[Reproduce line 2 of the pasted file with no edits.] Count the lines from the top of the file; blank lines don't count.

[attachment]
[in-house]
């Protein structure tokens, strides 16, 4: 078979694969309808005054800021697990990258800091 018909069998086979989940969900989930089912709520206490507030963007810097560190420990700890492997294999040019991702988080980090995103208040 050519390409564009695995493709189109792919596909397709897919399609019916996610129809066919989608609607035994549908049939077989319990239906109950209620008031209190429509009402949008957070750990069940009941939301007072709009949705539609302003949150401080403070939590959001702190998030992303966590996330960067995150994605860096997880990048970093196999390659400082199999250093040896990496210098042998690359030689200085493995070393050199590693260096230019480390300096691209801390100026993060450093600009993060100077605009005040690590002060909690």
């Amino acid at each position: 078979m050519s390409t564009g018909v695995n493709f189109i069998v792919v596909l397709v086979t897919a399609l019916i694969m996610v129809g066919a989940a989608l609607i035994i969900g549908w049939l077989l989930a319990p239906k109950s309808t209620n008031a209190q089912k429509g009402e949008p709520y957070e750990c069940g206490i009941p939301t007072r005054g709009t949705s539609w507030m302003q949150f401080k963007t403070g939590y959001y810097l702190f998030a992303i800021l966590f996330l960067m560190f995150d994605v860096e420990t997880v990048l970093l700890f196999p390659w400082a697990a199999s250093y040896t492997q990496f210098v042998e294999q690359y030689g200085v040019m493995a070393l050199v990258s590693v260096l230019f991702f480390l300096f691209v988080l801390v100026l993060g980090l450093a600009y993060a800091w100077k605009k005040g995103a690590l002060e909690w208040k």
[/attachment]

């Protein structure tokens, strides 16, 4: 078979694969309808005054800021697990990258800091 018909069998086979989940969900989930089912709520206490507030963007810097560190420990700890492997294999040019991702988080980090995103208040 050519390409564009695995493709189109792919596909397709897919399609019916996610129809066919989608609607035994549908049939077989319990239906109950209620008031209190429509009402949008957070750990069940009941939301007072709009949705539609302003949150401080403070939590959001702190998030992303966590996330960067995150994605860096997880990048970093196999390659400082199999250093040896990496210098042998690359030689200085493995070393050199590693260096230019480390300096691209801390100026993060450093600009993060100077605009005040690590002060909690």